Nissan and Mitsubishi shares have slumped in early Tokyo trade, after the arrest of chairman Carlos Ghosn.
He is accused of under-reporting his income by 5bn yen ($44.4m; £34.5m) over five years, prosecutors said. He is also said to have used company assets for personal purposes.
Mr Ghosn heads up the Japanese-French alliance Renault-Nissan-Mitsubishi.
Both Nissan and Mitsubishi have said they are preparing to remove him from his posts.
Shares in Nissan were down about 4% by midday, Mitsubishi was also down more than 7%. Renault's shares lost more than than 8% in Europe.
In a late night press conference on Monday, Nissan said an internal investigation prompted by a whistleblower had revealed "significant acts of misconduct".
Nissan Chief Executive Hiroto Saikawa said "too much authority was given to one person in terms of governance," speaking at the Yokohama headquarters of the firm.
"I have to say that this is a dark side of the Ghosn era which lasted for a long time," Mr Hiroto said adding he was still thinking through whether Mr Ghosn was "a charismatic figure or a tyrant".
The announcement sent shockwaves through the automotive industry where Mr Ghosn, 64, is seen as titan, responsible for a dramatic turnaround at Nissan in the early 2000s.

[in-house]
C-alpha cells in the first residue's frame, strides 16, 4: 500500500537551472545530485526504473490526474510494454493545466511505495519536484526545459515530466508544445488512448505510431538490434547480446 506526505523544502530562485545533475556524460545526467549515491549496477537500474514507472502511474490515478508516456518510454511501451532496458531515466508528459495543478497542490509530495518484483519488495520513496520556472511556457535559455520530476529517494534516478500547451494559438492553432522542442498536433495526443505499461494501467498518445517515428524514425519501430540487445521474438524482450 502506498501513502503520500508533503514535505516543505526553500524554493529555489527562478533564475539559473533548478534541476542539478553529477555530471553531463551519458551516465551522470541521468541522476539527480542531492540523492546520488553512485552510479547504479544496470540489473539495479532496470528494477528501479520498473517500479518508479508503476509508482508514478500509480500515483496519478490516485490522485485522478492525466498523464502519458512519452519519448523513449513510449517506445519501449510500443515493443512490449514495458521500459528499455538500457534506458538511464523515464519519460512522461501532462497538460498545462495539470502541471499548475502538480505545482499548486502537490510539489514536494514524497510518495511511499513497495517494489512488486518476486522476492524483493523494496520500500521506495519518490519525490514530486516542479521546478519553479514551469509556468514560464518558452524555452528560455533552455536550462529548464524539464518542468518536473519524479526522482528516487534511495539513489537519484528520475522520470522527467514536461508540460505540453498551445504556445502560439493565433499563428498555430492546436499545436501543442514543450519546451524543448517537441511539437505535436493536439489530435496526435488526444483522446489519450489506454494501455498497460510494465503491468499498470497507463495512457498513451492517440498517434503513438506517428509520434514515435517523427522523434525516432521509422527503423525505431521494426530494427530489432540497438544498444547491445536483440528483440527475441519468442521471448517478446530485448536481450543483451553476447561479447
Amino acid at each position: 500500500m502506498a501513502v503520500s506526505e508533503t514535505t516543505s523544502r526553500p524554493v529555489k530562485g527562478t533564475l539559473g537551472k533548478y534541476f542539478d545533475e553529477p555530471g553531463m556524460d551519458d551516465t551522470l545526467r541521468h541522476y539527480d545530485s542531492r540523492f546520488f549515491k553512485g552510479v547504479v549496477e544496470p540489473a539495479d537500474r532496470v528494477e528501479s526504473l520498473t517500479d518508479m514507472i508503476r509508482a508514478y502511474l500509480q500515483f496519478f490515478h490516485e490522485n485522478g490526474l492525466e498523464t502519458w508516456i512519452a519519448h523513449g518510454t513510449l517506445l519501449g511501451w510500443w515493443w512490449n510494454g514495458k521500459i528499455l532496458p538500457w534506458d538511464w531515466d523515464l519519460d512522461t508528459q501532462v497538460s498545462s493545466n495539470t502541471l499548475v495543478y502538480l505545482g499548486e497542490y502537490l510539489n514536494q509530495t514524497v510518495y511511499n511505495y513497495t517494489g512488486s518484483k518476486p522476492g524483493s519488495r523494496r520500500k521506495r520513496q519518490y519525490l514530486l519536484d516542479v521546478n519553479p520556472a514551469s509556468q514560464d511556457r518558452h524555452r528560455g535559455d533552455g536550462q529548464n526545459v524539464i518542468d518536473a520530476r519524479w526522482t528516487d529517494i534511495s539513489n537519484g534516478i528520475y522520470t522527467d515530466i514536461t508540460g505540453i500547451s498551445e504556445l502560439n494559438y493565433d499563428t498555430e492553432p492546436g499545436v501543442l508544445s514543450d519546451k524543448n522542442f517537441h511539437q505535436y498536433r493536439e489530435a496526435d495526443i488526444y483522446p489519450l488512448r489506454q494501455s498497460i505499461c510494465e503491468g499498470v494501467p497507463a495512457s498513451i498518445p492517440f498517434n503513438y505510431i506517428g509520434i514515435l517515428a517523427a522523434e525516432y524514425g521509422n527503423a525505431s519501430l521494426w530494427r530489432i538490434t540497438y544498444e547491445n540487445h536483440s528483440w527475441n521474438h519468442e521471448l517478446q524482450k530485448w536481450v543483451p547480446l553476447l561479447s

Prosecutors later said in a statement that Mr Ghosn and Representative Director Greg Kelly conspired to understate Mr Ghosn's compensation starting in 2010.
Mr Ghosn is accused of filing annual securities reports containing fake statements, which could mean up to 10 years in prison, or a fine of 10m yen, or both.
There has been no comment from Mr Ghosn or Mr Kelly.
Japanese prosecutors also said they had already raided Nissan's Yokohama headquarters, near Tokyo, as part of their investigation.
Last year the Renault-Nissan-Mitsubishi alliance said it sold 10.61 million passenger cars and light commercial vehicles, making it the number-one automotive group worldwide.
The board of Renault is also expected to meet to decide Mr Ghosn's future.